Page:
“Here’s to strong women – may we know them, may we be them, may we raise them.”
As Women’s History Month 2022 continues, it’s worth noting that there’s a distinct difference between a business that happens to be owned by a woman and a woman-owned business. Being a woman-owned business means that the owner has followed her dreams, passions, and experiences as a woman to thrive in a male-dominated world. Few business owners embody that spirit more than Nicole Frankel.
Nicole is a mother in New York City, and, like most parents, struggled to get her four-year-old daughter to eat her fruits and vegetables. Like most kids, her daughter would shove aside healthy foods when she saw them on her plate, and Frankel began to worry that her daughter wasn’t getting the vitamins and nutrients that she needed. That’s when Frankel decided to combine her maternal instincts and business acumen that she learned from working at several startups in the past.
Frankel would begin sneaking fruits and vegetables into the family’s homemade ice cream, and after two years of successfully getting her daughter to eat her fruits and veggies this way, Frankel decided to attend the Hudson Kitchen’s Food Business Bootcamp. Afterwards, Frankel launched Yum Actually, LLC, which specializes in crafting ice cream with nutritional foods as their main ingredients – Yummy Mango, Caramel Sweet Potato, Creamy Honey Banana, and Butternut Squash Butterscotch. The brand is now sold in 18 different food stores in Manhattan.
Daughter Knows Best
Frankel said that it was her daughter who came up with the name and the idea for Yum Actually when she first sampled ice cream with sweet potatoes in it.
“I came up with the business idea about 3 years ago when I struggled to get my young daughter to eat sufficient fruits and vegetables,” said Frankel. “I resorted to turning them into something I knew she wouldn’t refuse, and that would be ice cream, of course! When she took her first bite, she yelled ‘it’s yum, actually!’ And the business name and concept were subsequently developed. Each snack cup of our ice cream contains a full serving of fruits & veggies and is loaded with nutrients. We launched the ice cream to market in early 2020 and are now sold in the majority of grocery stores in New York City.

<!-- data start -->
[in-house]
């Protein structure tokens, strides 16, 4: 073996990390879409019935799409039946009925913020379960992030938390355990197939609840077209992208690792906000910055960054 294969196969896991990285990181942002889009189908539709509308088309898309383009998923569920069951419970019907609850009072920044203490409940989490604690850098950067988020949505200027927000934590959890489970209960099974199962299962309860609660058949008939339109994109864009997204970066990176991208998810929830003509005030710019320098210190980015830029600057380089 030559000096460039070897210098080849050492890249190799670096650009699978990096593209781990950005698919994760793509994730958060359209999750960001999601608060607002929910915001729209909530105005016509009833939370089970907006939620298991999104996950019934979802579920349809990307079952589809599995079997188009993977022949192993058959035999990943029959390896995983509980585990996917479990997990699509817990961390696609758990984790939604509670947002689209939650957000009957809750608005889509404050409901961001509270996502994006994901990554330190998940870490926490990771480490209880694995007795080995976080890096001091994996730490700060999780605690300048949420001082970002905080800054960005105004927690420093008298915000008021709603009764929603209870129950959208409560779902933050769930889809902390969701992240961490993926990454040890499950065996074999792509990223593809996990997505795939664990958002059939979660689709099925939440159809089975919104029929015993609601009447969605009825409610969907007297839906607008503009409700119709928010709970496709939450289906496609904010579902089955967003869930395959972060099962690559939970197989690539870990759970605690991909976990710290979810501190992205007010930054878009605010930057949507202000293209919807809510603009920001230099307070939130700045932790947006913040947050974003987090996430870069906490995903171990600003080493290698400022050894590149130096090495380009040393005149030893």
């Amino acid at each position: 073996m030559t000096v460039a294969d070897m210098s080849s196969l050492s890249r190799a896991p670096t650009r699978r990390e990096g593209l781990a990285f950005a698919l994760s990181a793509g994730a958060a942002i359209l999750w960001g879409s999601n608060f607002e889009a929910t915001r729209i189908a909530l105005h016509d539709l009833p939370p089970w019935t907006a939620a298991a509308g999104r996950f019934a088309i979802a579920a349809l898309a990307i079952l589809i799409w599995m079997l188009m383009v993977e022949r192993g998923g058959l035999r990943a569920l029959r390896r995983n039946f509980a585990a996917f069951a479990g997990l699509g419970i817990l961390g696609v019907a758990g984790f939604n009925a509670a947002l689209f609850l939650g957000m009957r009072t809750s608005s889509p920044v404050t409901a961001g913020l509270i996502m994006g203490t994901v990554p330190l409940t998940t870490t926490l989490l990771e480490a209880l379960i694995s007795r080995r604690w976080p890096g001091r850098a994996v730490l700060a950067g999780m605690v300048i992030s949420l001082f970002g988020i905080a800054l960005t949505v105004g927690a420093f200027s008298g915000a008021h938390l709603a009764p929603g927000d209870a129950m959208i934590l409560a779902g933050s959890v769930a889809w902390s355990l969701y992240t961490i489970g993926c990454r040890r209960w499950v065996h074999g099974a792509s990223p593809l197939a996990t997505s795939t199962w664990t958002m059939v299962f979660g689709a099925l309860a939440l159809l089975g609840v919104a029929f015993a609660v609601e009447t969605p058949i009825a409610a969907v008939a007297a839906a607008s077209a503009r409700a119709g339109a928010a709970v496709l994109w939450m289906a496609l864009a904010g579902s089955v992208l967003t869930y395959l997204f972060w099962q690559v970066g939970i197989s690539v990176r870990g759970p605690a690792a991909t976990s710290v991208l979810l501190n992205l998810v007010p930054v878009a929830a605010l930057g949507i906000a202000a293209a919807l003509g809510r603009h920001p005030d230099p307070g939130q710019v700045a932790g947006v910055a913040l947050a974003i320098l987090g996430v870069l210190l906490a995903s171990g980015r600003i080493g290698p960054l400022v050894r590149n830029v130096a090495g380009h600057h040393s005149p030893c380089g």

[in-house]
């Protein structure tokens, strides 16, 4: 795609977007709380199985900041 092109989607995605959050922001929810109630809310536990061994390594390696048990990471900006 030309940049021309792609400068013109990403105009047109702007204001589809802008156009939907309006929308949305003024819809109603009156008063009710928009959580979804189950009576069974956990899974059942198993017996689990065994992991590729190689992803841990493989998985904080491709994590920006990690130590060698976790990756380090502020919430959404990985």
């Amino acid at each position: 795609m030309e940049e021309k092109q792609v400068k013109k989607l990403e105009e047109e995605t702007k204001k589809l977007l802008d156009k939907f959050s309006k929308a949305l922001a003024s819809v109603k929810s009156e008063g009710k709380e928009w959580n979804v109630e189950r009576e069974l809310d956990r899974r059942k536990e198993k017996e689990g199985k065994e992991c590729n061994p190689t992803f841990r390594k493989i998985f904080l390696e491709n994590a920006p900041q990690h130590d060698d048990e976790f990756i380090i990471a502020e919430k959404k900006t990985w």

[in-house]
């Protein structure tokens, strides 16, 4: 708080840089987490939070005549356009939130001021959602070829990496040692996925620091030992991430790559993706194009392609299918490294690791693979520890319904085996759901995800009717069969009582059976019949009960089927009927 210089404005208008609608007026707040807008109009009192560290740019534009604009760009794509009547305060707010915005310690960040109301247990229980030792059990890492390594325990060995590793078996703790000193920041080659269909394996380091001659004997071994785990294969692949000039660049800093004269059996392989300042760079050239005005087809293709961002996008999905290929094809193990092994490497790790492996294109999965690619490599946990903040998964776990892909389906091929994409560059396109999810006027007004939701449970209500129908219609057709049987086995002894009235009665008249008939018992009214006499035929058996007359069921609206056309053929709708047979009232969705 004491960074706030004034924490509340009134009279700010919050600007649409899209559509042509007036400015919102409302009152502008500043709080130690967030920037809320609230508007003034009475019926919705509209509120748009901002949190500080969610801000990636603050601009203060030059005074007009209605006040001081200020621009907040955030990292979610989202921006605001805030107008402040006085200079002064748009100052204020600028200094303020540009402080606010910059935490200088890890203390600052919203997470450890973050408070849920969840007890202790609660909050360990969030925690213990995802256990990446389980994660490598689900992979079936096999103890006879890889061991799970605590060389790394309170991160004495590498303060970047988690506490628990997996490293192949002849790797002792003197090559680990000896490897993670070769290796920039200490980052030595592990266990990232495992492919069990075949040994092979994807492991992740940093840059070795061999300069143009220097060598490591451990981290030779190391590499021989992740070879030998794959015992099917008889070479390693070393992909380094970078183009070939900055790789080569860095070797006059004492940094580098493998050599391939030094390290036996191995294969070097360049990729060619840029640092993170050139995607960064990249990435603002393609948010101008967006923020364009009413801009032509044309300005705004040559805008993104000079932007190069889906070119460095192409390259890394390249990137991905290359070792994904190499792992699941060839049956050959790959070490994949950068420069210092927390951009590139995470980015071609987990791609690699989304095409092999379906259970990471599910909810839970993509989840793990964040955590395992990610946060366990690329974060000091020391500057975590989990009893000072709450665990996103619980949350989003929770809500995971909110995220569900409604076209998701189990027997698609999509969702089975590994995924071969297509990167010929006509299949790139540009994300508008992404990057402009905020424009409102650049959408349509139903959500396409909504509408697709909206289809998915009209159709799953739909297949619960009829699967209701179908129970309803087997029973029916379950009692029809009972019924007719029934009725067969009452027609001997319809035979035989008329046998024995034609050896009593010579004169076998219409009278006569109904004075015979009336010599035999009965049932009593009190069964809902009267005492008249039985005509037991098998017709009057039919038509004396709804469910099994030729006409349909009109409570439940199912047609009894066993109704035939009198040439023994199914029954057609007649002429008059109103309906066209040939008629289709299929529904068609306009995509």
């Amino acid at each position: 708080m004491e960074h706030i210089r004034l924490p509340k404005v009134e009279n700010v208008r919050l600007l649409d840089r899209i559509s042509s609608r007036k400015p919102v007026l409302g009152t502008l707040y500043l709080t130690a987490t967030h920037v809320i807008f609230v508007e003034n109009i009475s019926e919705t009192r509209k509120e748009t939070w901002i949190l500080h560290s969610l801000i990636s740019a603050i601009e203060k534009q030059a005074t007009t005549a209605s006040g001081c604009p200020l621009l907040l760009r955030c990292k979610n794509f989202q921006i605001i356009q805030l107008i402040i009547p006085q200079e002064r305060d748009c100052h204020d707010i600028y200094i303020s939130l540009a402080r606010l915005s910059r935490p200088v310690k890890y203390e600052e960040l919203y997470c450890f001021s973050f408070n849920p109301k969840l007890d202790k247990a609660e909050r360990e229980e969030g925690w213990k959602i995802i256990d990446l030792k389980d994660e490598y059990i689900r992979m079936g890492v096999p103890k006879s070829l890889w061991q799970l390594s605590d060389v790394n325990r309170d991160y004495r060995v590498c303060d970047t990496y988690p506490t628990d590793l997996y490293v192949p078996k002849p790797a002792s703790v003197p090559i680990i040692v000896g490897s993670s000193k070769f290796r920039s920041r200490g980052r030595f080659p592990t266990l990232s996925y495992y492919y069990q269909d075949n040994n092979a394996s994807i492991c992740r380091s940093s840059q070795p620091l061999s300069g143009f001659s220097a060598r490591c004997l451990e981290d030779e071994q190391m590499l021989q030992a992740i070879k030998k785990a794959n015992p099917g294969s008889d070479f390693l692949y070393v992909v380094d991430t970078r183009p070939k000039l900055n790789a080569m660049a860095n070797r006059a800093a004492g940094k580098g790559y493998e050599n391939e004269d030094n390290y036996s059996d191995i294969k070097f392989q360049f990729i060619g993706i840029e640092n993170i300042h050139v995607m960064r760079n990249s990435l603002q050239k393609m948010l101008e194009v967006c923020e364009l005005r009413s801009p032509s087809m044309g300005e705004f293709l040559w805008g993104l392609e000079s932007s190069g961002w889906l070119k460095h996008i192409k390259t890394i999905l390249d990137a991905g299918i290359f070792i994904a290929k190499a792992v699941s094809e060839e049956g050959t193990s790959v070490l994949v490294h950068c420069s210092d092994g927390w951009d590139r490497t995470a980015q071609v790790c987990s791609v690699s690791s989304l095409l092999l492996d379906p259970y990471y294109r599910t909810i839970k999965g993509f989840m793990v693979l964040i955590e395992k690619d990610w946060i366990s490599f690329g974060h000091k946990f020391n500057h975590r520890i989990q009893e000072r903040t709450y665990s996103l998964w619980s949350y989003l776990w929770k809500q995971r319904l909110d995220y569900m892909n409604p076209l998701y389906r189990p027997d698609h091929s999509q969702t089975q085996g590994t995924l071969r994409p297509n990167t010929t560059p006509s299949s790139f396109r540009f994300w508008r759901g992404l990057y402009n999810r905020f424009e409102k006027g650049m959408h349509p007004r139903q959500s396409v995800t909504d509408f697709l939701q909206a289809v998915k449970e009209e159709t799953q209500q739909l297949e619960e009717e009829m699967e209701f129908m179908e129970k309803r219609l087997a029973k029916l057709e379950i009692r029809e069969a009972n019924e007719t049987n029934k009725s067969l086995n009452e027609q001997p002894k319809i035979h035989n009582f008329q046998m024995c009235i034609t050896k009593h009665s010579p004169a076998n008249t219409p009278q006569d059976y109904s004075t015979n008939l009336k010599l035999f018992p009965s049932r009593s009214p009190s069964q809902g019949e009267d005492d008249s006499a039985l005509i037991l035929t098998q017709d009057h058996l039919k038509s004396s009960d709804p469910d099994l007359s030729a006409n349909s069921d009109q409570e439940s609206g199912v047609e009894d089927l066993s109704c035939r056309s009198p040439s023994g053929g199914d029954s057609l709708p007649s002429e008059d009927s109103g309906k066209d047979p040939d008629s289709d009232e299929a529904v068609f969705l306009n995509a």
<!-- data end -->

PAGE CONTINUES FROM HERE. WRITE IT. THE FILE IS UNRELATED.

“Yum Actually makes a one-of-a-kind healthy ice cream for kids. In the crowded ice cream category, there are still very few healthy ice creams for kids, and we have changed that.”
Success Despite Bad Timing
Frankel officially became a “mom-preneur” in 2019, the challenges were numerous, as the launch occurred right before the COVID-19 pandemic hit. Shortly after coming up with the idea for the business, Frankel was working part-time, but had no experience in the foodservice industry – most of her experience was in data analytics for financial investment firms. She worked hard at researching the food business and ice cream food science (yes, there is such a field), as well as carefully crafting a business plan and obtaining a license and trademark for her business.
“There were too many challenges to mention them all!” she said. “But I’ll name a few: we launched right ahead of the Covid19 pandemic and therefore had to stop all in-store demos, deliveries, and meetings. I had to meet with grocery store managers over zoom, which was a sight to behold. We did however manage to get into 40 retailers in 2020. We’ve had significant manufacturing issues, which have included lost ingredients, packaging typos, broken equipment, and double-booked production runs as well.”
Like most small businesses, Frankel has had struggles pertaining to the pandemic, but has found success, nonetheless. “We have had to book our production runs well in advance of when we had to previously, and we have had to raise our prices, unfortunately,” she said. “Everyone has. Our suppliers have raised our wholesale prices by about 30% and we’ve in effect had to raise ours by about 8%.”
Overall, Frankel is happy with her decision to go out on her own. “Ice cream is so much more fun than financial technology,” she said.
Combining Creativity and Drive
Frankel said she started the business not only because she wanted to introduce a way to get children to eat healthier, but also to explore her creative side.
“I’ve always been very independent as well as creative. And I believe that these are critical traits to have to launch a business. My background prior to founding Yum Actually included working at various tech startups and I think that experience helped thicken my skin and helped prepare me for starting my own.”
Frankel advises aspiring small business owners to dive head first into launching their business, and not to get bogged down in honing their products or services.
“Most entrepreneurs spend all their time trying to perfect their product, and what ends up happening is that they get so bogged down in those details that they just never launch,” she said. “I say, launch it! Even if it’s not perfect, get into the deep end. Start getting feedback from buyers and consumers, because, ultimately, that’s what matters. Your product will evolve once you get that feedback.”